President Barack Obama got it right when he declared: “There’s no military solution inside of Iraq, certainly not one that is led by the United States.”
But his Iraq track record doesn’t mark much of an improvement over the mess his predecessor made.
The June takeover of Mosul by the militant group Islamic State of Iraq and al-Sham (ISIS) — a group born from the devastation wrought by the U.S. invasion — has only escalated the mass displacement of Iraqis that the Bush administration sparked in 2003. Half a million people have left Nineveh province in the last month. They’re only the most recent exodus in a six-month-long wave of displacement from western and northern Iraq as ISIS has fought its way across the country.
As ISIS moves toward Baghdad, aerial bombing and clashes with the Iraqi military and local militias have driven thousands of Iraqis — mostly Shi’a, Kurds, and other ethnic and religious minorities, but also many Sunni Arabs — to safer areas in the south or to the territories controlled by the Kurdistan Regional Government and its security forces.
There are now nearly 3 million internally displaced persons in Iraq. Over 700,000 of them remain displaced from the war following the U.S. invasion in 2003. Many thousands of Iraqis who had escaped to Syria have returned to Iraq because of the civil war there, along with over 200,000 Syrians.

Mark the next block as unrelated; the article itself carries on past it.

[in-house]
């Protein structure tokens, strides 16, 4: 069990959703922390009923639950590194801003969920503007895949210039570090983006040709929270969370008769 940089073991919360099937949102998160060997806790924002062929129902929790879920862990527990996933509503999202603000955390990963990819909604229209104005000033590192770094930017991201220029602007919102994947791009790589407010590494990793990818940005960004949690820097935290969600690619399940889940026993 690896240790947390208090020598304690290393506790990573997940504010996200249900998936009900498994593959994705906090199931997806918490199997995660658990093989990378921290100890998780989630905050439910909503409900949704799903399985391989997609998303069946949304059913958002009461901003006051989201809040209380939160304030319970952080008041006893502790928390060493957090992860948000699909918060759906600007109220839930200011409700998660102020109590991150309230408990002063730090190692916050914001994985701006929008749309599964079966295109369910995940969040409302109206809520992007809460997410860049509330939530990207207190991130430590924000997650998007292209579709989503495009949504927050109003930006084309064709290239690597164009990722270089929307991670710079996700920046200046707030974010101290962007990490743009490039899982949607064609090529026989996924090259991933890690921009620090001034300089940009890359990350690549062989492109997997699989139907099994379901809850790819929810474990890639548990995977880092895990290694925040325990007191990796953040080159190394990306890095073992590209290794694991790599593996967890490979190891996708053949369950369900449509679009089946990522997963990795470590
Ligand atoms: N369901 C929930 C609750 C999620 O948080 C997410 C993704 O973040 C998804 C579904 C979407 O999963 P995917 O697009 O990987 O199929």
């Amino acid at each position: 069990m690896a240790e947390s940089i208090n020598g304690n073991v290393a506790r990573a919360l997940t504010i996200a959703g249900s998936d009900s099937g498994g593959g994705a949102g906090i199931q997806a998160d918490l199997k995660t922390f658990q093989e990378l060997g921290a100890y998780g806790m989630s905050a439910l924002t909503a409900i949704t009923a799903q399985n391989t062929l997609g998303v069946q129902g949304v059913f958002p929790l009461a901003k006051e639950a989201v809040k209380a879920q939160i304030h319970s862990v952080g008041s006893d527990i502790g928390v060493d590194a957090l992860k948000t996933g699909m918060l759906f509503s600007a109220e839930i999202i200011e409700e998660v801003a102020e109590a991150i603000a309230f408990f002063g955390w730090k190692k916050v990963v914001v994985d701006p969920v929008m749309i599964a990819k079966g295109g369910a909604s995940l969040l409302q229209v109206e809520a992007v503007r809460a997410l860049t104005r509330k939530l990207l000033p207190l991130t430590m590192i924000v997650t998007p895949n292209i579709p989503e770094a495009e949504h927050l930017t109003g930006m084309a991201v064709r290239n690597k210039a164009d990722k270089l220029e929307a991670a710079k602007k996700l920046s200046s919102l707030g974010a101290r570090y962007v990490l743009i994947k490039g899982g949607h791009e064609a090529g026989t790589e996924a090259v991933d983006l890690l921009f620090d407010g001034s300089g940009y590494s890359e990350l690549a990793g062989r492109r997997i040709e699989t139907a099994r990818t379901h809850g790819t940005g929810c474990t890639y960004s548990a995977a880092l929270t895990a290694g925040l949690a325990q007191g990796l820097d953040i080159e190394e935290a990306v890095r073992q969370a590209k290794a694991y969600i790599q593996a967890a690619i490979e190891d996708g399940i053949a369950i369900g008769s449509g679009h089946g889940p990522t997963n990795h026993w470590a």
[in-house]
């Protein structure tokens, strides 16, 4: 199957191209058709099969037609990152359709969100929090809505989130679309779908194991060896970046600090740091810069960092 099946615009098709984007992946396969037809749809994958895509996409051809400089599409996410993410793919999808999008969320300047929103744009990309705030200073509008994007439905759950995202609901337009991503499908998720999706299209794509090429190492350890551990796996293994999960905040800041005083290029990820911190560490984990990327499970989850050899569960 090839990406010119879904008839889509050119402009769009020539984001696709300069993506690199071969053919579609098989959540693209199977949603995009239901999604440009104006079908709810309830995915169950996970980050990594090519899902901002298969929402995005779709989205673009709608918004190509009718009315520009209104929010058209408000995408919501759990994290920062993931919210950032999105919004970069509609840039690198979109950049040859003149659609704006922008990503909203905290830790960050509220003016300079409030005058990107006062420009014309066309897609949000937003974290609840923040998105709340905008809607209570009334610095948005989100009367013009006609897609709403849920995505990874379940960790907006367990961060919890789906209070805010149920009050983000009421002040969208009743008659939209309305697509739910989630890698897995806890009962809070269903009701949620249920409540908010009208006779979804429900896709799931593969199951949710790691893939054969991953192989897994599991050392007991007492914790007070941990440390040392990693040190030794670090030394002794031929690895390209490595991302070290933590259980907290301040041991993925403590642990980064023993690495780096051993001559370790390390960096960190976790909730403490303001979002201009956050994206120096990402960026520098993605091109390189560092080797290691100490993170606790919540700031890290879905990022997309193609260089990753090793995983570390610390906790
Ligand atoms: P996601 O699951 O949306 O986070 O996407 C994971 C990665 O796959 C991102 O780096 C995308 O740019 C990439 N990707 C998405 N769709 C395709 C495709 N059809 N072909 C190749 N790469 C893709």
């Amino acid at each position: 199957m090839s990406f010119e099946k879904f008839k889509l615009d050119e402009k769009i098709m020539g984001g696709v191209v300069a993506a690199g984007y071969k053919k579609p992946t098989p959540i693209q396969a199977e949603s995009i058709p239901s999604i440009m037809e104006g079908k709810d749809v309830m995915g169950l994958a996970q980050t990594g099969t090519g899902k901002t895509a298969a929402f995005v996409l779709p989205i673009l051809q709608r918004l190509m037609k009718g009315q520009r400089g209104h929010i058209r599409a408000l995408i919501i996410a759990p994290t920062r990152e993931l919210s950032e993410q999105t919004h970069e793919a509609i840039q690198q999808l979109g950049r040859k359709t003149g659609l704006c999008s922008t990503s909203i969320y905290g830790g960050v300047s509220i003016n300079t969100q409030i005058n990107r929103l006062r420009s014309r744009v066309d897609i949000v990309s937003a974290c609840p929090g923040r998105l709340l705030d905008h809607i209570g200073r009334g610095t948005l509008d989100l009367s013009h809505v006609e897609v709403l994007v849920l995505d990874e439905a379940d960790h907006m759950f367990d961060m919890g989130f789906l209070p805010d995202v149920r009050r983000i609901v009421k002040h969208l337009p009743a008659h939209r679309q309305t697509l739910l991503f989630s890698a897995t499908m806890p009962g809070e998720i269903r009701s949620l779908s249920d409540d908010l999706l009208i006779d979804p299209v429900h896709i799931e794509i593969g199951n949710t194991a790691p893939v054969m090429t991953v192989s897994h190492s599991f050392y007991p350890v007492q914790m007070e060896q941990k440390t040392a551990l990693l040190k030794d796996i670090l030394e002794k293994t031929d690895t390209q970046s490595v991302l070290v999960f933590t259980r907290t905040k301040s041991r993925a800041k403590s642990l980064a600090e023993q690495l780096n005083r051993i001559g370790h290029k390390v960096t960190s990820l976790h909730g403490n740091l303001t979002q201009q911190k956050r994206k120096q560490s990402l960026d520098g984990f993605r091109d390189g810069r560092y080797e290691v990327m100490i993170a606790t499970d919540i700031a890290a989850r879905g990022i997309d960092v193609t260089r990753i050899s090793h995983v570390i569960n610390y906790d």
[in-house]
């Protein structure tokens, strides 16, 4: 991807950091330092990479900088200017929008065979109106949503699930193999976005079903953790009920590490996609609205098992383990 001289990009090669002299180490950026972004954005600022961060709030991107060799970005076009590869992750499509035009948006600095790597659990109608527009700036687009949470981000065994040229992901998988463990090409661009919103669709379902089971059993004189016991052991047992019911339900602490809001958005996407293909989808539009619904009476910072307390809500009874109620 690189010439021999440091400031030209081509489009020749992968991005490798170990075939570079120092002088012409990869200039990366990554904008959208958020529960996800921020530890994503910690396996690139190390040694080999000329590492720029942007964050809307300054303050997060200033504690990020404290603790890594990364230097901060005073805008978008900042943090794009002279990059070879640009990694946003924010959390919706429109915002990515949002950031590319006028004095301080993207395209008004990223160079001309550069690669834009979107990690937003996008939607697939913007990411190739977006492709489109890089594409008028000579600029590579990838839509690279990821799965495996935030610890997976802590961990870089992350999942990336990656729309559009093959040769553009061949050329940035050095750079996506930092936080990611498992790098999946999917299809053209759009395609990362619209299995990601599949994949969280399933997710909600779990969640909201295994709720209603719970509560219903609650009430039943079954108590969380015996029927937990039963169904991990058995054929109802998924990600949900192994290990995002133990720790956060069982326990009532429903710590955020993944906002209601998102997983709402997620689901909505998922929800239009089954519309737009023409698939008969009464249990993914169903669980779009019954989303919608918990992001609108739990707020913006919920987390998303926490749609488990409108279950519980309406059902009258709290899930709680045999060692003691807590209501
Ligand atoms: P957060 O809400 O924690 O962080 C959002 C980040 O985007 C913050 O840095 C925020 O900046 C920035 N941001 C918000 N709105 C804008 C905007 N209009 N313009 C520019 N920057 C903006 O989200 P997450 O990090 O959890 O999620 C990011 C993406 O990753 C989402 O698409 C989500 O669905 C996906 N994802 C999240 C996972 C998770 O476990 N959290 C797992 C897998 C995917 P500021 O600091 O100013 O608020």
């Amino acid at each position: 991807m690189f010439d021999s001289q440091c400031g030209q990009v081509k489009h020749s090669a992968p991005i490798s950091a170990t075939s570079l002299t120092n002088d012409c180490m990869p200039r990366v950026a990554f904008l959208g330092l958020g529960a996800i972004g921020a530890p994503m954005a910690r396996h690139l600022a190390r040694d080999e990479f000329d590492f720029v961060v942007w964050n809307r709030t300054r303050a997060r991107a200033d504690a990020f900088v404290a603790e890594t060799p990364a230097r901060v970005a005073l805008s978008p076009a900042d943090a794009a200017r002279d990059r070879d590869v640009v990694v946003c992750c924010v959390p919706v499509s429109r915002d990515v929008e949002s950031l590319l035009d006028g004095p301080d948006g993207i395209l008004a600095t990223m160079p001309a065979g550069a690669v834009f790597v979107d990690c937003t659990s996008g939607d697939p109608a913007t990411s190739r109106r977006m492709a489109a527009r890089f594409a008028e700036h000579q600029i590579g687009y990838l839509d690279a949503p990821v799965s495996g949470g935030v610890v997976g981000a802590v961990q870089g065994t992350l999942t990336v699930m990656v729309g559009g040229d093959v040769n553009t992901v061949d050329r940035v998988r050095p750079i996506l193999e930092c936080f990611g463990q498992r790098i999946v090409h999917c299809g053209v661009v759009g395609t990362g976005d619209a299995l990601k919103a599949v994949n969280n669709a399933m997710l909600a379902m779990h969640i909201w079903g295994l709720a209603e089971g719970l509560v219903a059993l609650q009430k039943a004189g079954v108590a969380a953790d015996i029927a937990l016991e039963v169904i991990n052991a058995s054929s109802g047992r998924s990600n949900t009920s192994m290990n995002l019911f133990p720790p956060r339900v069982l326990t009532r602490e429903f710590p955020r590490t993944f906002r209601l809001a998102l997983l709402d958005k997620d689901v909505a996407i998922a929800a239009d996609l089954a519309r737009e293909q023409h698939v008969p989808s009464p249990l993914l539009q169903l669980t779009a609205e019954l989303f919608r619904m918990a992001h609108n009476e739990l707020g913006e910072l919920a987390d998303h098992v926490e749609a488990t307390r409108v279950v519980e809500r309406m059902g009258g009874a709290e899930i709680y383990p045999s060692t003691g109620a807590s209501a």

Most of these returnees and new refugees arriving from the north have taken shelter in Kurdish towns (some in construction sites), or in camps set up by the Kurdish government and the United Nations.
And strained resources, combined with the temporary visas granted to non-Kurdish Iraqis, have forced many people to return to ISIS-controlled or embattled areas.
Iraq now faces a dire refugee crisis that is both humanitarian and political. Washington has promised $12.8 billion to fund services for refugees and internally displaced people in the current crisis in Iraq.
Money can do much to serve the immediate needs of displaced people for shelter, food, medical care and education. But money can’t buy a political solution to the crisis of legitimacy afflicting Iraq’s post-war institutions, tainted as they are by the sectarianism fostered during the U.S. occupation.
Nor can money relieve Washington of its obligations to help the thousands of Iraqis who have applied for permanent resettlement outside of Iraq. The Bush administration accepted only a few dozen Iraqi refugees a year until 2007 — primarily because it didn’t want to admit that there had been no “mission accomplished” in Iraq.
In the first year of the expanded refugee program, fewer than 2,000 refugees arrived. By this past May, the U.S. government had welcomed a total of 103,000 Iraqis. That may sound like a lot. But compare it to the 72,000 Iraqi refugees that Sweden — a country roughly the size of California, with scarcely a quarter of the population — has admitted.
U.S. refugee policies favor members of persecuted religious and ethnic minorities, and there’s a direct application process for Iraqis whose lives have been threatened due to employment or involvement with the U.S. military, its contractors, and American media outlets. But the approval rate for those whose applications are referred by the United Nations and the International Organization for Migration still hovers around 40 percent.
In 2009, Obama said that the United States has “a strategic interest — and a moral responsibility” to help displaced Iraqis.
No matter how fervently Washington tries to wash its hands of Iraq, that moral responsibility remains.